Washington, DC, USA
|From Arlington and MLK, Jr.|
In all the times I’ve been to DC, I had never really considered visiting Arlington Cemetary. It’s not because it’s a cemetary. Like Anne of Green Gables, I’ve always liked cemetaries, found them soothing and beautiful. Maybe it’s my politics, or some fear that my politics might be confronted in a place like this. I’m angry still about the U.S. invasions of Afghanistan and Iraq, not only because of the hell it has made of the lives of Afghans and Iraqis, but for the hell it has made of so many American soldiers’ lives.
And yet, none of that mattered today in Arlington Cemetary. It was a beautiful day, on the green rolling hills where thousands finally rest in peace, many with their patient wives resting beside them. All the complicated politics seemed far at bay.
I wasn’t going to take pictures. It seemed somehow antithetical to the mood of the place, too modern for graves going back so many decades, intrusive to their peace. And then I saw this:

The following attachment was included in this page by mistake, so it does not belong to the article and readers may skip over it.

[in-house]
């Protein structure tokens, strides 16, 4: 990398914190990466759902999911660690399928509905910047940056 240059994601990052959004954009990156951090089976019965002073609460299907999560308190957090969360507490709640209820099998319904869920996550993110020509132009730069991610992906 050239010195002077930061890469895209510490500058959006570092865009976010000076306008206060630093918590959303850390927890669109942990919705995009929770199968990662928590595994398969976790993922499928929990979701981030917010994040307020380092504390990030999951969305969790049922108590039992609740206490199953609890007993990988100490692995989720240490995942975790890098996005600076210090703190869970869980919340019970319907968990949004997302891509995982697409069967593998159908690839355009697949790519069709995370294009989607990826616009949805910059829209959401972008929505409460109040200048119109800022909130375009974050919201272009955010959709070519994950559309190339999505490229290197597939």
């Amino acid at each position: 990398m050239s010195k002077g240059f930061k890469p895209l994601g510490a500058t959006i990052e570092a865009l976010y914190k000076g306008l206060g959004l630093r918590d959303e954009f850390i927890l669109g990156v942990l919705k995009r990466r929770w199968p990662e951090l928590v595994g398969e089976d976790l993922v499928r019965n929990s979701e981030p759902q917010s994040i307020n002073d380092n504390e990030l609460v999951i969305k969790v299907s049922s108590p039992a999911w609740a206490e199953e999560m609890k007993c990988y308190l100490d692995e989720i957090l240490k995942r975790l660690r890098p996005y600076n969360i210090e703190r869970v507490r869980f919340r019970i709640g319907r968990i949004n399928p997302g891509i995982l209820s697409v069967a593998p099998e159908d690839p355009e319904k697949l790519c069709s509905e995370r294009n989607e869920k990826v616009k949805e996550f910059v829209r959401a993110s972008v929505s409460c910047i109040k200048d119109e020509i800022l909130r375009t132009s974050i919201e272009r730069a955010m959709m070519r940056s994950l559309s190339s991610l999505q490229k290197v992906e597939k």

It’s unlikely that they’re ancestors of mine, though certainly many of my ancestors earned the right to be on this ground, starting with the War of Independence.
Then I walked across the river into DC itself, to check out the Martin Luther King, Jr., Memorial, completed since the last time I had been a tourist in DC. I loved the juxtaposition of Martin and the mountaintop.
And I was more than a little surprised to see some very pointed quotes about war, and specifically about Vietnam, carved indelibly into the wall. I’ve often heard our national remembrance of King criticized for leaving out his very vehement anti-war rhetoric, the very thing that may have gotten him killed. I was pleased to see it on the wall, including a quote from his famous speech at Riverside Church, as well as this one: